Why do my wrists and forearms hurt after computer work? What stretches can I do to get rid of the pain?
You might think of an office job as not physically strenuous. What injury could you possibly get from sitting at a desk?
Actually, people who rely on electronics at work often complain about tension in the wrists and forearms. Some computer and office work activities that contribute to compression and inflammation in this area include:
- Using a mouse or touchpad
- Typing with the wrists at an unnatural angle (i.e. with wrists dropped)
- Working for long periods without breaks or stretching
- Carrying items or keeping the elbow bent at a 90 degree angle.
These activities cause inflammation in the tendons (attach muscle to bone), ligaments (attach bone to bone), and muscles. Stretching can sometimes help to alleviate pain by increasing flexibility and reducing tension in the muscles, both of which will decrease strain on the tendons.
Try the following stretches a few times a day to 1) relieve pain and 2) prevent minor injuries from becoming chronic.
- Start standing with your hands in a prayer position in front of the chest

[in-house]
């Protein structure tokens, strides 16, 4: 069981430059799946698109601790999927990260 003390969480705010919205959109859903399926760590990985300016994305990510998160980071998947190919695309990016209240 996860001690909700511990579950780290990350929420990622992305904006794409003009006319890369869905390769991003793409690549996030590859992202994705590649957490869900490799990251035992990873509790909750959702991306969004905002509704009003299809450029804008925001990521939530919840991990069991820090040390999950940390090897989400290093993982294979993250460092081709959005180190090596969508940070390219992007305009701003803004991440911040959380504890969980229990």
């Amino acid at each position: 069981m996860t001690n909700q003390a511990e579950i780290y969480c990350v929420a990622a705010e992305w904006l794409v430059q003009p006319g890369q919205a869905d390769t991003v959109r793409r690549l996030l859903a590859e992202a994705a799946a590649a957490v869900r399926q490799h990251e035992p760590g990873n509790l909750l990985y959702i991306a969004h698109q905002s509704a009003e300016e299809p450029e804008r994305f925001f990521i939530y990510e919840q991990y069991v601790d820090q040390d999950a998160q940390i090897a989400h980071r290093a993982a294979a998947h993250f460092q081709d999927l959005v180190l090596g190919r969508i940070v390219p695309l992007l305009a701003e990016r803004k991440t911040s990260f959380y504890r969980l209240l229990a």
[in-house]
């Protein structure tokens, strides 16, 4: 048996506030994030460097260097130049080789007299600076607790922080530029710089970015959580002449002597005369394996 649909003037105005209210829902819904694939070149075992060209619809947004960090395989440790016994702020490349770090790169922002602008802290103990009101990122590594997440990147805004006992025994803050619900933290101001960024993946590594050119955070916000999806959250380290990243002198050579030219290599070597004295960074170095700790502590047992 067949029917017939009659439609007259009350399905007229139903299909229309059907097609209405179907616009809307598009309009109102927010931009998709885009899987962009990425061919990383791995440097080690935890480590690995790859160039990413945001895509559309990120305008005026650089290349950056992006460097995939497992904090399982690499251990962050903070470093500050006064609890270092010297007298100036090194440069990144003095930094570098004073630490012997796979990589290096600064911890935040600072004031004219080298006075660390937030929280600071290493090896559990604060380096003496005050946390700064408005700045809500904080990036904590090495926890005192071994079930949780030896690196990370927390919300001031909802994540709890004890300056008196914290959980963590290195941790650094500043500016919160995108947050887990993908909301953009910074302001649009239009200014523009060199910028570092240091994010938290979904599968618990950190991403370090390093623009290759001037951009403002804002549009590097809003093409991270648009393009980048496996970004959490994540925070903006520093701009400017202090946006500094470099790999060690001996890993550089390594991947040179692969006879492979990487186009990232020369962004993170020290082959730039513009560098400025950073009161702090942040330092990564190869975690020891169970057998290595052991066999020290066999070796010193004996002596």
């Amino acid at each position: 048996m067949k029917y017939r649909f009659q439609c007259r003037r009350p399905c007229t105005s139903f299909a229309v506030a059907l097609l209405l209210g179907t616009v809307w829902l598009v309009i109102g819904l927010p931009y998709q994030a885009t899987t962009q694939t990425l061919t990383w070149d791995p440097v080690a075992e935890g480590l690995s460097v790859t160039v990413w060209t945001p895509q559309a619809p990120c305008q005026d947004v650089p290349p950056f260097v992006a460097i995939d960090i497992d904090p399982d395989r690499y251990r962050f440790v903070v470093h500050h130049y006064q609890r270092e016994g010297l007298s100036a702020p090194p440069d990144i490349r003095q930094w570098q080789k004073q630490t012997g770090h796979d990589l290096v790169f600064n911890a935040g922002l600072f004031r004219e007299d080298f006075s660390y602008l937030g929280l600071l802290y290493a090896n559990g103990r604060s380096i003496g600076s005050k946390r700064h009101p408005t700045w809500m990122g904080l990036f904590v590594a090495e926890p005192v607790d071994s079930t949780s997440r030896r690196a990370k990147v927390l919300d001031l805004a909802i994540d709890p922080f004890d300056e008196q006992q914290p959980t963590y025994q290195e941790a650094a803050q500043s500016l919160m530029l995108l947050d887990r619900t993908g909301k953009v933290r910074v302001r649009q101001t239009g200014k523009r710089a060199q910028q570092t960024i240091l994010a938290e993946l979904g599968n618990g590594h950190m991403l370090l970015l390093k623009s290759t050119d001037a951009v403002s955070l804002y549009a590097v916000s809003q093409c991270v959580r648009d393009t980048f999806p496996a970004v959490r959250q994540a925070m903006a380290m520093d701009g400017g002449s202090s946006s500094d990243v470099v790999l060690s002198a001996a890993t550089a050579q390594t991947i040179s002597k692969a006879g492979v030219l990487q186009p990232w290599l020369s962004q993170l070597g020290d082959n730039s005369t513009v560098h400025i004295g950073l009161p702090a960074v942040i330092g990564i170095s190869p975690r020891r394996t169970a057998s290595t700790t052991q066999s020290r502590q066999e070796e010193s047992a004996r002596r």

- While keeping your palms pressed together, begin to lower your hands
- Once your hands have reached waist-level, you should feel a stretch in your wrists
- Hold for 3-5 breaths, or as long as feels nice
- Start kneeling on the floor
- Make fists of your hands, put your knuckles together, and place the backs of the hands on the floor (the elbows will be bent)
- While keeping the knuckles together and the backs of the hands pressing down, slowly start to straighten the arms
- You should feel a stretch in the tops of the forearms (the part of the arm with hair)
- Hold for 3 to 5 breaths, or rock slowly from side-to-side if it feels nice
- An effective stretch that also challenges your body-awareness!
- Stretch your arms in front of you. If you find yourself mixed up between left and right, try putting an elastic around your right wrist.
- Cross the right arm (blue elastic) over the left and turn the palms to face each other; interlace the fingers
- Relax the right hand (blue elastic) and keep the right arm straight. Bending the left elbow, use the left hand to pull the right palm (blue elastic) downwards
- You should feel a gentle stretch in the top, upper forearm (the arm with the elastic).
If you found these stretches useful or fun, please like or leave a comment below! I’d love to hear what you thought and if they worked for you – I’m happy to answer any questions you have!